The ultra-modern Scotiabank Theatre at Richmond and John Streets

Cineplex Theatre at Yonge and Dundas Streets

The Ed Mirvish Theatre (the Pantages, Imperial and Cannon)

The Downtown Theatre (now demolished) at Yonge and Dundas

The Orpheum Theatre on Queen St., west of Bathurst

The Bellevue Theatre on College Street that became the Lux Burlesque Theatre

Old movie houses of Toronto

The Odeon Carlton theatre on Carlton St., east of Yonge St.


The Victory burlesque and movie theatre on Spadina at Dundas:

The Shea’s Hippodrome Theatre on Bay St. near Queen

Attending a matinee in the old movie houses of Toronto during the “golden age of cinema”

The University Theatre on Bloor St., west of Bay Street.

Archival photos of the Imperial and Downtown Theatres on Yonge Street

The Elgin/Winter/Garden Theatres on Yonge Street

The now vanished Avon Theatre at 1092 Queen Street West




Enjoying Toronto’s architectural gems – the St. Lawrence Market

The April 2004 edition of “Food and Wine Magazine” declared the St. Lawrence Market to be among the 25 greatest market in the world. I believe this honour is richly deserved. Many people agree when they wander among the food-crammed aisles of the market to view the vast array of cheeses, spices, meats, seafood, produce, and breads. The variety of food seems endless, representing the best of local produce and the finest gourmet treats from around the world. The market scenes resemble an oil painting, rich in colour and texture.  It is not only a place to shop, as the market contains numerous cafes and food stalls. One of the most popular is “Buster’s Sea Cove” at the south end of the building. Each Friday, the line-ups for seafood are unbelievable. Another factor that adds to the atmosphere when purchasing items or enjoying a coffee, is the history of this venerable Market.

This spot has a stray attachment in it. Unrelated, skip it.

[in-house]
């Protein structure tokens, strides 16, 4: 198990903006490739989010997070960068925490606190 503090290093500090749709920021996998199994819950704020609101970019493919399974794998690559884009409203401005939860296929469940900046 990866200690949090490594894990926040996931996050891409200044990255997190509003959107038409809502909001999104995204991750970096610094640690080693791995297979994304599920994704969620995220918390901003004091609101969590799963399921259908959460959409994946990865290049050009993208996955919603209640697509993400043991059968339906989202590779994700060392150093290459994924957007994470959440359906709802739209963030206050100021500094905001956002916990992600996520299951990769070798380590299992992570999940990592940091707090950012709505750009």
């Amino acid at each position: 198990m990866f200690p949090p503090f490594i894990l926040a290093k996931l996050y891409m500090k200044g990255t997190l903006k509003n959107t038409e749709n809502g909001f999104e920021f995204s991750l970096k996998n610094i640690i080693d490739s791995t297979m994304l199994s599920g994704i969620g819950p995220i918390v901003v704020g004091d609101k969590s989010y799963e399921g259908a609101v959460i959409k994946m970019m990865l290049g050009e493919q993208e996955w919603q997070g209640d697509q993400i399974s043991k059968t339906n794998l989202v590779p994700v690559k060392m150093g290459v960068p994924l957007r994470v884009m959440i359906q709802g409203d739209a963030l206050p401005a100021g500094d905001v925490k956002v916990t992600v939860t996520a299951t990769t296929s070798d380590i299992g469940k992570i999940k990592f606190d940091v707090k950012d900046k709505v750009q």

In1803, Governor Peter Hunter ordered that a farmers’ market be created in the town of York. It was to occupy property south of King Street, east of Church Street, west of Jarvis Street, and north of Front Street. It was built on land reclaimed from and lake and named the St. Lawrence Market, in honour of the Patron Saint of Canada.

At first, the market square was simply a spacious field with a water pump, where local farmers sold their produce and livestock. On Saturdays, farmers arrived from the neighbouring townships, having departed their farms long before daybreak, travelling by horse and cart along the muddy roads that led to the town of York. About the year 1814, they erected a small wooden shelter 35’ by 40’, at the north end of the square, adjacent to King Street. In 1820, the sides of the structure were enclosed.

In 1831, an impressive quadrangular market complex was constructed, stretching from King Street on the north to Front Street on the south.